Life seems to hurtle by us these days. To keep up with our frantic-paced life, our ever-changing technological society has given us radical tools to work, plan and supposedly become more efficient. Computers, cell phones, Palm Pilots and pagers are just a few examples of gadgets that keep us connected, sometimes 24/7. Information whizzes by us at a mind-numbing rate from Internet news sites, work computer systems, E-mail at work, E-mail at home, not to mention pagers, to do lists and pop up reminders. All in the name of efficiency. Work demands that we do more in less time and the global village keeps us all connected with instant news. More and more of us are reeling from information overload, feeling exhausted and possibly headed for burn out.
So what can we do to slow down the onslaught on our time and get back to what really matters? Do we continue to plug in to our do lists on our Palm Pilot and cram as much into each day as possible? Is there any meaning and purpose to our lives? Are we living according to our core values? Have we even the time as a society to reflect on these incredibly important questions?
Meaning and purpose – Who am I?
Finding any type of meaning and purpose requires us to step back from the daily pressures of life and find out what is really important. It means to detach yourself from your beloveds and look a little deeper than the house, car, paycheck or job that you own. Introspection is not an easy process. This is the beginning of a spiritual journey, the first key to repeating change. Without taking the time to reflect, we may one day wake up from our busy lives and realize we are living a hollow life. Very simply, ask yourself who you are. Do it now: "Who am I?"
Perhaps you are a father, an adventurer, an entrepreneur, or a musician. Perhaps you are also a philosopher, athlete, programmer, gardener or writer. You may also feel compassion, love, ambition, or any other deep-rooted emotion. Take a few minutes and in one simple sentence describe who you are. Describing who you are is the first step towards finding meaning and purpose. Who you are will also certainly help answer the question of "why am I here."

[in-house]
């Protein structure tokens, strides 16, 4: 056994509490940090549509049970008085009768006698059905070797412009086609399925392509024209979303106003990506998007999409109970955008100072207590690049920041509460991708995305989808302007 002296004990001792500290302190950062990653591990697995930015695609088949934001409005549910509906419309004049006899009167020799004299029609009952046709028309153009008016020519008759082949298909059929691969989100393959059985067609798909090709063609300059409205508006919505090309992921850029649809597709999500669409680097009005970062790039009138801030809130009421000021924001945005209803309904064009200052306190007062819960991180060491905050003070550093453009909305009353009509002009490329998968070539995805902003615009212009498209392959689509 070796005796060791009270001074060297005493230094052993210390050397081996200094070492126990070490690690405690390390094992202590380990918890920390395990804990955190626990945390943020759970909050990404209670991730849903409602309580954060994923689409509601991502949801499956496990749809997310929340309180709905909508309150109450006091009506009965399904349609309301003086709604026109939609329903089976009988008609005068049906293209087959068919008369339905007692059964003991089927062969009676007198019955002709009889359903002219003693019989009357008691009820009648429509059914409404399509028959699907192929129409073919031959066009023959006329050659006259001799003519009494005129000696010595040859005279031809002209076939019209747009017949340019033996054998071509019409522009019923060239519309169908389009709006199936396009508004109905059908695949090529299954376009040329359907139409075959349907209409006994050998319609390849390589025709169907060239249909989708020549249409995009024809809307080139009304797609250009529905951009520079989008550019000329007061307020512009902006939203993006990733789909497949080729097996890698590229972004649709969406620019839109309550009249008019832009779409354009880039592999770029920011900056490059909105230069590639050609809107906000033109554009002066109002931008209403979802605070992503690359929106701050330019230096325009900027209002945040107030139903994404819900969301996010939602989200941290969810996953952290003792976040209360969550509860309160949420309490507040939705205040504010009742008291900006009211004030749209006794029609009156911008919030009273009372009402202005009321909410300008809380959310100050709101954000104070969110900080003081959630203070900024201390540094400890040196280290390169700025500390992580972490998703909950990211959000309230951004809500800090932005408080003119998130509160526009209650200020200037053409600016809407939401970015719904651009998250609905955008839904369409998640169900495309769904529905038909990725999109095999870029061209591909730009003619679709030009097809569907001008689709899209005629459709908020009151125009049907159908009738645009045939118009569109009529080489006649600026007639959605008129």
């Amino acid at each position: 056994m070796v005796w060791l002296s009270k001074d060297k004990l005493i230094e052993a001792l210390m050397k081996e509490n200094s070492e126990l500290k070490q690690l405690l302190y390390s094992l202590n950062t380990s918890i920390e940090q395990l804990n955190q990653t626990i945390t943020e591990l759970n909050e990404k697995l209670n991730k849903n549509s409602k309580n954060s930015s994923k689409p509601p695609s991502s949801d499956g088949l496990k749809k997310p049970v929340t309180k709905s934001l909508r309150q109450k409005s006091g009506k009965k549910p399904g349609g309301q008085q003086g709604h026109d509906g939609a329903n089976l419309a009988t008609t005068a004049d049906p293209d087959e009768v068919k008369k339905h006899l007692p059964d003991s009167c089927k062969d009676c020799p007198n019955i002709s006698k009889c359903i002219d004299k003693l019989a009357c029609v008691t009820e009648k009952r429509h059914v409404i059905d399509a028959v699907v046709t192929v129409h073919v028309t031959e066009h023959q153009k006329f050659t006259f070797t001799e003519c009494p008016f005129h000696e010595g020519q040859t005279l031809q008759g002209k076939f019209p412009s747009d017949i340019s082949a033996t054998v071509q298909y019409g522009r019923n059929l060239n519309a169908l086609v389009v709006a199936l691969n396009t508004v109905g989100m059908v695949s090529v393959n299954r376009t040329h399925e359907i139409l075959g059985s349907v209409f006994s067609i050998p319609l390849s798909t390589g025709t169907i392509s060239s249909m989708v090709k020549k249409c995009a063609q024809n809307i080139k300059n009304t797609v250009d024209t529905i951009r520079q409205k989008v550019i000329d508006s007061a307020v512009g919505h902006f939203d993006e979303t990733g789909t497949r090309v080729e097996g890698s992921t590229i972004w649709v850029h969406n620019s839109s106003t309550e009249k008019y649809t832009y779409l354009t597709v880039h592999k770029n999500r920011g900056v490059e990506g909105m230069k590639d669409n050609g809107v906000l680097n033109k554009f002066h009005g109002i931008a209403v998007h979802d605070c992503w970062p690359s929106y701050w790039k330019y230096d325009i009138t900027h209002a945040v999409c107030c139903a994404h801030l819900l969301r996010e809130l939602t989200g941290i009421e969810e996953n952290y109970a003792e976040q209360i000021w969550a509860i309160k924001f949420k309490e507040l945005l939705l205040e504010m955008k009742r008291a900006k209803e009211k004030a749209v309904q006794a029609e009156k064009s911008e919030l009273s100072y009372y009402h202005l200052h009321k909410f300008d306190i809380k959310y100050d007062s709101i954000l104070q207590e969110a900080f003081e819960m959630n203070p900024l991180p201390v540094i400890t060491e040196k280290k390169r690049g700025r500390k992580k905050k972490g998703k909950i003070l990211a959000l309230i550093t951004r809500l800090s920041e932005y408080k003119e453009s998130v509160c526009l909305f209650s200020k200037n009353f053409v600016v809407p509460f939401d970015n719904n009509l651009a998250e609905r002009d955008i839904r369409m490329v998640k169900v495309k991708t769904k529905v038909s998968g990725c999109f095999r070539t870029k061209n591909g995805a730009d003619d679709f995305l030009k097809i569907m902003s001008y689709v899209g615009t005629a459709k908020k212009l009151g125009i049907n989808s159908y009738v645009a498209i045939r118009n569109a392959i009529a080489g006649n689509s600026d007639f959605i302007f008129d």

Meaning and Purpose – Values.
Now that you know who you are, how do you live up to that statement? Knowing your values is the next step to creating a life filled with meaning and purpose. Knowing and living by your values is all about retaining your personal power. Your values reflect the true you and every time you do not live by them, or someone takes them away, your personal power diminishes. Sounds like something Superman has not it? Personal power.
Say, for example, you have a value called control. Control to you means leaving the office at a reasonable hour to see your family. All of a sudden your new boss wants you to stay late every night. By easily giving in to his demands you have now lost some of your personal power. Your values and personal power are very intertwined. Do you spend your time living according to your values? Do you know your values? Do you value freedom, beauty, appreciation, and compassion? Interesting question, is not it? And your values will certainly change as you grow. Being a bachelor as opposed to a family man might bring two different sets of values.
Meaning and Purpose – Goals.
OK, so you have your who am I statement, and your core values written out. How do we live up to these, and continue to grow as a human being? With goal setting, of course. Goal setting without knowing who you are, and your values, is like shooting blindly in the dark. There is no target, no direction, just random goals based on the flavor of the month. By knowing who you are and your core values, your goals are always in tune with the true you and a life filled with meaning and purpose.
So, maybe in your who am I statement you have described yourself as a father and an outdoors person with one of your core values being beauty. Maybe a weekly hike in the woods with the family would be a goal. Now you have really opened the door to what is really meaningful to you. Having taken the time to reconnect with the true you through these exercises, is not goal setting that much easier?
In our North American schools we concentrate almost entirely on academies. But being such complex creatures with an infinite amount of choices, why do not we spend more time educating ourselves on the three questions that really matter?
Who am I?
What are my core values?
What are my goals?
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